to the Editor
I have a another perspective
Snyder re: Coach training.
There are a number of components
to both the topic and her letter.
The first is what might be broadly
termed the coaching process skill sets. For example, of communication,
building rapport, listening, inquiry, dialogue, feedback,
recognising conflict styles etc; the understanding of adult
learning principles, change, problem solving skill processes…all
fundamentals that underpin effective coaching. Then, there
are context specific skills that matter.
Take the example of coaching
a dysfunctial executive team. Provided the person could work
in a business environment,I can't see the problem if the coach
is also a psychologist in this context. It might be that the
background as a psychologist has equipped the individual to
be a more effective coach particularly with an understanding
of group dynamics. On the other hand, the psychologist is
unlikely to coach the team on business strategy and tactics.
We all come to coaching from
some where… Life/work expereince, skills and knowledge.
Credibility to coach often emerges from one's prior work/life
experience, successes and wisdom and then transitions to coaching.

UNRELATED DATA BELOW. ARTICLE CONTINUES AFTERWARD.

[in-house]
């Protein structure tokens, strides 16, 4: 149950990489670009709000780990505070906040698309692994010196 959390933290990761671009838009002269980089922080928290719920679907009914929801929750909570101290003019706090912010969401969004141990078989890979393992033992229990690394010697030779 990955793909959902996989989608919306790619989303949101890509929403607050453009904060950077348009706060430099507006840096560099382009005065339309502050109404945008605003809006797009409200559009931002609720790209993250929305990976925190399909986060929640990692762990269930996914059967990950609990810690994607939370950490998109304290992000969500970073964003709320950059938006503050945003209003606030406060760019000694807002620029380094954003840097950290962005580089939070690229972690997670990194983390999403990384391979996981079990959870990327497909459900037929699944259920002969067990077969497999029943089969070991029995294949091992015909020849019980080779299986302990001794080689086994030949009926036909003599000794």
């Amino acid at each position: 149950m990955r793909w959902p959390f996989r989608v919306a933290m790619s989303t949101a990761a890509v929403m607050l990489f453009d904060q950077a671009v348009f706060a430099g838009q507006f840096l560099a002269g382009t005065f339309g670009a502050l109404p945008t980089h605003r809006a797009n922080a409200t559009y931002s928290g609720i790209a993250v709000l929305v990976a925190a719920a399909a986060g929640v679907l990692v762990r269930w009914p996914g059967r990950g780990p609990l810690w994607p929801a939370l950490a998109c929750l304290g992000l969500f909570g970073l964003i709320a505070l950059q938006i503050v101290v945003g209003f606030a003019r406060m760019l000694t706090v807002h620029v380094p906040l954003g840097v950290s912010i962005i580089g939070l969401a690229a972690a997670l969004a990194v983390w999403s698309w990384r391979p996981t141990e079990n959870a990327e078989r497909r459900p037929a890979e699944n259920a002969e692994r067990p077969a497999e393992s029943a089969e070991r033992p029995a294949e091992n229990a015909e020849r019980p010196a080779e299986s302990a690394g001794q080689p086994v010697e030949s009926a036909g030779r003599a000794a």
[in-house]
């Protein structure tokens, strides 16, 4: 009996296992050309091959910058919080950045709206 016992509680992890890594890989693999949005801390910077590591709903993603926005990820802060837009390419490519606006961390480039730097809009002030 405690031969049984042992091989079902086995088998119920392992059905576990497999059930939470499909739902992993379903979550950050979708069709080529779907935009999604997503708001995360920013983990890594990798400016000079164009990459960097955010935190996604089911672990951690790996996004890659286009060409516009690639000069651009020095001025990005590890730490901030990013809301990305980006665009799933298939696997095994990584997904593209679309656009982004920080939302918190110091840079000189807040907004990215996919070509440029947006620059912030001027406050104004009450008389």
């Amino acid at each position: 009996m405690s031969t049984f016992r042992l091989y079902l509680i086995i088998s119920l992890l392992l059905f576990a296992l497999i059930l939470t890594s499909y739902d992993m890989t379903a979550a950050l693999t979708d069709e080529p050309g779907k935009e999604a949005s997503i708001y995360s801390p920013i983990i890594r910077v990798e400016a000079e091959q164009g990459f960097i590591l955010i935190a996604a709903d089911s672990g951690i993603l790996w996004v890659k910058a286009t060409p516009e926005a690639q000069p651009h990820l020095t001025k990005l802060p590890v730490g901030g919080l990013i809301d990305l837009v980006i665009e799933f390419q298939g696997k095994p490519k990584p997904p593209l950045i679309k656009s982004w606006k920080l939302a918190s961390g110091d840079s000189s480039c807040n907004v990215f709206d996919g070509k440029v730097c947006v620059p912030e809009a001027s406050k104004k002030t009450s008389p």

The skills you choose to learn as a coach are therefore multi-faceted.
You may go to one school to learn the finer nuances of communication
skills, another for spirituality, another for deeper values
training, etc. depending on what type of coaching you specialise
in. I see Martin Seligman's – Authentic Happiness Coaching
Program is an example of niche training.
One size doesn't fit all, and
some coaches are going to come to coaching with MBA's and
Ph.D's and some won't. What matters is that the coaches choose
an area of coaching where they have relevent skills knowledge
that compliment their coach training. Most importantly they
have the awareness and ability to know what they can and can't
As for Marshal
Goldsmith…for my book, he's a good example for the profession.